Since HRA is time consuming and therefore expensive, not generally available and cumbersome for the patient, it would be useful to identify risk factors for AIN, in order to identify a high-risk population. Previous studies addressing this question used cytological abnormalities as endpoint or cytology as first screening step before HRA [11-18]. The main risk factors identified were receptive anal intercourse (RAI) and HIV infection. The outcomes on other risk factors were conflicting. Two studies performed HRA as primary screening method [19,20]. The presence of high-risk HPV types, in particular HPV16, was a significant risk factor . However, testing for the presence of high-risk HPV types is expensive and not generally available. In addition, these studies did not evaluate other potential risk factors like sexually transmitted infections (STI), anal enemas, sexual habits and drug use, and one of the two only included patients who were HPV 16 positive .
In the present study, we investigated a wide range of potential risk factors for AIN, with HRA as primary screening tool. Our goal was to identify factors that might help to identify HIV+ MSM at greatest risk for having premalignant anal (AIN) lesions.
Setting and patients
The study was performed at the HIV and dermatology outpatient clinics of the Academic Medical Center in Amsterdam, the Netherlands. All HIV+ MSM in care over 18 years of age were eligible if they did not have a history of anal cancer or current active inflammatory bowel disease. The study procedures followed were in accordance with the ethical standards of the Helsinki Declaration and the study was approved by the local ethical committee (METC, Academic Medical Center Amsterdam, January 3rd, 2008). All patients provided written informed consent.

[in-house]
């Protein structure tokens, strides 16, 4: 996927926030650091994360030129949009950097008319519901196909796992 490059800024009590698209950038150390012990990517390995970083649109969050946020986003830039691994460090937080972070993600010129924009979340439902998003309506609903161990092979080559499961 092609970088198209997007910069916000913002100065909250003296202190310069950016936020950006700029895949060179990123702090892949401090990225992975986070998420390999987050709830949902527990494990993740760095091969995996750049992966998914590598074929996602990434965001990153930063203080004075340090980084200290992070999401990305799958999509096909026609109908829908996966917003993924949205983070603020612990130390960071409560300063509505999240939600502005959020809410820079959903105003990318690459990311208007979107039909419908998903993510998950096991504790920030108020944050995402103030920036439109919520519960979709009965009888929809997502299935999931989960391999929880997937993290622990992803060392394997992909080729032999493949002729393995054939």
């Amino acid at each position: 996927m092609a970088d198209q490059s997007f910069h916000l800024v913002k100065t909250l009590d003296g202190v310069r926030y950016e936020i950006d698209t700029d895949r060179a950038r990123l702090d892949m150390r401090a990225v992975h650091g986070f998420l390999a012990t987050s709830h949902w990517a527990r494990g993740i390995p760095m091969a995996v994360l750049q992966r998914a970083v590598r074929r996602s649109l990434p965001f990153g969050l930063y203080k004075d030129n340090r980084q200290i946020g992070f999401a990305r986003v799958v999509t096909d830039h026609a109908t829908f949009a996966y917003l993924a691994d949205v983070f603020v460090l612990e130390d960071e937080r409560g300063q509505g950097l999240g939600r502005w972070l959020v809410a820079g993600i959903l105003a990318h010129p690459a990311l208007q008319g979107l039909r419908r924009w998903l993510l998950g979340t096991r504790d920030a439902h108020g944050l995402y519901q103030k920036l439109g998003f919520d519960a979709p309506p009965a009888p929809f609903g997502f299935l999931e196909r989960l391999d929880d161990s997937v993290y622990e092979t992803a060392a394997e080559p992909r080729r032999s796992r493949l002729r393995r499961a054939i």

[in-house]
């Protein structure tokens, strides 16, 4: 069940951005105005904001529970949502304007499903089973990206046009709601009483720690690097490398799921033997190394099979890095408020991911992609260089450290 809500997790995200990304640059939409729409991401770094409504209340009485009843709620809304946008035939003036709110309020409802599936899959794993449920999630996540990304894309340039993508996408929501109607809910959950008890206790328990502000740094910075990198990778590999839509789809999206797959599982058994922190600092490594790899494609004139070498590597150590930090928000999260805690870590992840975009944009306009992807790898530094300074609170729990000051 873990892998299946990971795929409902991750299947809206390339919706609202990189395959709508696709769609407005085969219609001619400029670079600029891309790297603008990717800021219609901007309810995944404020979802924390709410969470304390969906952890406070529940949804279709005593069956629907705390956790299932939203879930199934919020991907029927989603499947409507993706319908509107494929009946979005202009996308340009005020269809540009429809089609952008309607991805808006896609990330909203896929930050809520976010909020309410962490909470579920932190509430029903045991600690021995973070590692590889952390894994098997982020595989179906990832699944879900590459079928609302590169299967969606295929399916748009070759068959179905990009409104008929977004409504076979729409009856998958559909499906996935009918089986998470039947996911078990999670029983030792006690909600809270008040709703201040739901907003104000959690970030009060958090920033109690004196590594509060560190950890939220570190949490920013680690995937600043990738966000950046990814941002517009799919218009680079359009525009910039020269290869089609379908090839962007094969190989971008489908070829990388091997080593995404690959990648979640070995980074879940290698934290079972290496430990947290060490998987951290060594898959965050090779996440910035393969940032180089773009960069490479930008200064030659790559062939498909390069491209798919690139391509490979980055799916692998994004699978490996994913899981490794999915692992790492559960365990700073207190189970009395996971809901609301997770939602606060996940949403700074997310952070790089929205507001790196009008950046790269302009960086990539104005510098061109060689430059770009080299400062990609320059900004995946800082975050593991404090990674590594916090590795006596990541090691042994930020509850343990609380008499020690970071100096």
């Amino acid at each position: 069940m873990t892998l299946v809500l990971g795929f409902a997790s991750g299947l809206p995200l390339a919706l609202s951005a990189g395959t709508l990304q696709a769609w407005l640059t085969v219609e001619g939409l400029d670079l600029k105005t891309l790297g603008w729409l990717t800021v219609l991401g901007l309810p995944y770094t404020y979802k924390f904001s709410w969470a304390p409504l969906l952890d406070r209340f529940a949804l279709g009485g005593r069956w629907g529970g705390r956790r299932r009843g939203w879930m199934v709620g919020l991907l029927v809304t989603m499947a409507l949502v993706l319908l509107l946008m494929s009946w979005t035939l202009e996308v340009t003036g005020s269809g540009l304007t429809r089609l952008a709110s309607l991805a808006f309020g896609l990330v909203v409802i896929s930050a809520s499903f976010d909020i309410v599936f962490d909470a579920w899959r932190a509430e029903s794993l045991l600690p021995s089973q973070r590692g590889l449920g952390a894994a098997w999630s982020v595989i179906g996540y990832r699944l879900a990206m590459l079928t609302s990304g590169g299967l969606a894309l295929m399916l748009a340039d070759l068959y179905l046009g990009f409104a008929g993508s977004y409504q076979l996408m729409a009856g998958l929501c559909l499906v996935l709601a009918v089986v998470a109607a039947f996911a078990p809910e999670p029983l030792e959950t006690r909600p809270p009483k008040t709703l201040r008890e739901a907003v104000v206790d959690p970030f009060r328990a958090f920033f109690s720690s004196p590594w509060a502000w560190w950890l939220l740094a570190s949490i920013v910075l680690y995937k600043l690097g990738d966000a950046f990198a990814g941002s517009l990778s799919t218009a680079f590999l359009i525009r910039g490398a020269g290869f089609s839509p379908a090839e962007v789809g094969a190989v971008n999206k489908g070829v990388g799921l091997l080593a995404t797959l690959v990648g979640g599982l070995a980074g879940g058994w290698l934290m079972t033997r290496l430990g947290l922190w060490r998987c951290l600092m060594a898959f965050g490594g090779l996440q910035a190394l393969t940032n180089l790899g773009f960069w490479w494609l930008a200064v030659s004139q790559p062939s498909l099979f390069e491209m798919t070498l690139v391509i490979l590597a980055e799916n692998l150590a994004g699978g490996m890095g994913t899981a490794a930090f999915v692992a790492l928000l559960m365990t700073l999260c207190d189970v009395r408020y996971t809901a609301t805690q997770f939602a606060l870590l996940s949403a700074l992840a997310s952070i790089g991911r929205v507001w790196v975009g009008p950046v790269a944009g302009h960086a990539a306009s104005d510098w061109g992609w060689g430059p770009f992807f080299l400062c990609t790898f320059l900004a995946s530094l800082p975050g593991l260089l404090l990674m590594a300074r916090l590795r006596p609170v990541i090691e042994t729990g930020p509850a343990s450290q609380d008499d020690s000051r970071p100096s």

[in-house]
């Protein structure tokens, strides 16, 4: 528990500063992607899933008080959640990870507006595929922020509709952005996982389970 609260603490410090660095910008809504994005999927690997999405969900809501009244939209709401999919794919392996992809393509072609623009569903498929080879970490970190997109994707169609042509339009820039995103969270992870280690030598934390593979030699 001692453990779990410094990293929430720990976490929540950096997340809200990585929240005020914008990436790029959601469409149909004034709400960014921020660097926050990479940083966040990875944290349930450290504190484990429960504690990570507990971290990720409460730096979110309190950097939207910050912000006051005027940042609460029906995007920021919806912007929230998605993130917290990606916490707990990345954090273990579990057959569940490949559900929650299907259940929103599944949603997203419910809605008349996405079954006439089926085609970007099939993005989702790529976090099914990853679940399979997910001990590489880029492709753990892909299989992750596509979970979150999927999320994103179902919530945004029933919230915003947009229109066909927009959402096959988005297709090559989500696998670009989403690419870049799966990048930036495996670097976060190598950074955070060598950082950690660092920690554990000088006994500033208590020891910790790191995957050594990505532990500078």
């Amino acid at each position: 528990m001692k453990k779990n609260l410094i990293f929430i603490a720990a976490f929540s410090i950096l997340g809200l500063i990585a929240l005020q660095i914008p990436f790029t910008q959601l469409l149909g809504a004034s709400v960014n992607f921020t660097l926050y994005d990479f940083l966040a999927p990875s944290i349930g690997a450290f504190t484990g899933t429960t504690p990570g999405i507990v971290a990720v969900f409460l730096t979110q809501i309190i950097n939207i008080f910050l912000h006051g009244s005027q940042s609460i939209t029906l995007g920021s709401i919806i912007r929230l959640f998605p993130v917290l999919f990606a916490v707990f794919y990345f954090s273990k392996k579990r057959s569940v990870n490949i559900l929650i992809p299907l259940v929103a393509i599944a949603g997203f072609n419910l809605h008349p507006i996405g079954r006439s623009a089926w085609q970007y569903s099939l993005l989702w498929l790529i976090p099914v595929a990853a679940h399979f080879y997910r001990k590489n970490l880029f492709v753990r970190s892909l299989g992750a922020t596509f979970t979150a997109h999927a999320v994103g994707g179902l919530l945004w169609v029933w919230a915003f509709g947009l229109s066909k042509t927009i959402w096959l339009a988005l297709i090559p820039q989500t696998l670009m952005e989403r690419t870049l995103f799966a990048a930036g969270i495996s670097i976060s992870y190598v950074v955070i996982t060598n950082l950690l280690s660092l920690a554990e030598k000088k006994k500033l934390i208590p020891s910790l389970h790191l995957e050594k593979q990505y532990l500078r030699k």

Diagnostic procedures and data collection
Screening for AIN was performed by HRA, as described previously [21,22], by a single HRA experienced physician (O.R.). Suspect lesions were biopsied for histopathological analysis, including Ki-67 and p16 immunostaining . A single pathologist (C.v.N.) evaluated all biopsies. Further, all patients were screened for anal chlamydia and gonorrhoea infection.
From the patients’ records, demographic, clinical and laboratory data were collected, including previous STIs, previous anal pathology, year of HIV diagnosis, cART use, nadir CD4 count and current CD4 count and plasma HIV-RNA level, both obtained within the previous 6 months. At the time of HRA, patients were asked for anal complaints and they had to complete a questionnaire addressing number of lifetime sex partners with whom they had receptive anal intercourse, the use of anal enemas, receptive anal fisting (anal insertion of a fist), recreational drug use and anal drug use (anal insertion of recreational drugs).
Statistical analyses were performed using SPSS software (version 16.0.2 for Windows; SPSS Inc., Chicago, IL, U.S.A.). Diagnosis at HRA was the outcome of interest. In case no suspicious lesions were seen a patient was classified as having no AIN. In case of biopsies, the histopathological diagnosis was used: normal, LGAIN (AIN 1) or HGAIN (AIN 2 or 3). If more than one biopsy was taken, the highest AIN grade was considered as outcome.
Each parameter described above was analysed in univariable logistic regression models with AIN (versus no AIN) or HGAIN (versus no or LGAIN) as independent variable. Parameters with p<0.1 were entered in a stepwise backward multivariable regression model, in which at every step the parameter with the highest p-value larger than 0.05 was removed from the model, until all remaining parameters were significant with p<0.05.
We finally investigated if these significant parameters would be helpful to identify a population at low risk for having (HG)AIN. Based on the regression equation significant multivariable parameters were combined in one predictor for having (HG)AIN. To estimate the proportion of HIV+ MSM that can be safely excluded from a screening program, the cut-off value of the predictor was calculated for a negative predictive value of 100%.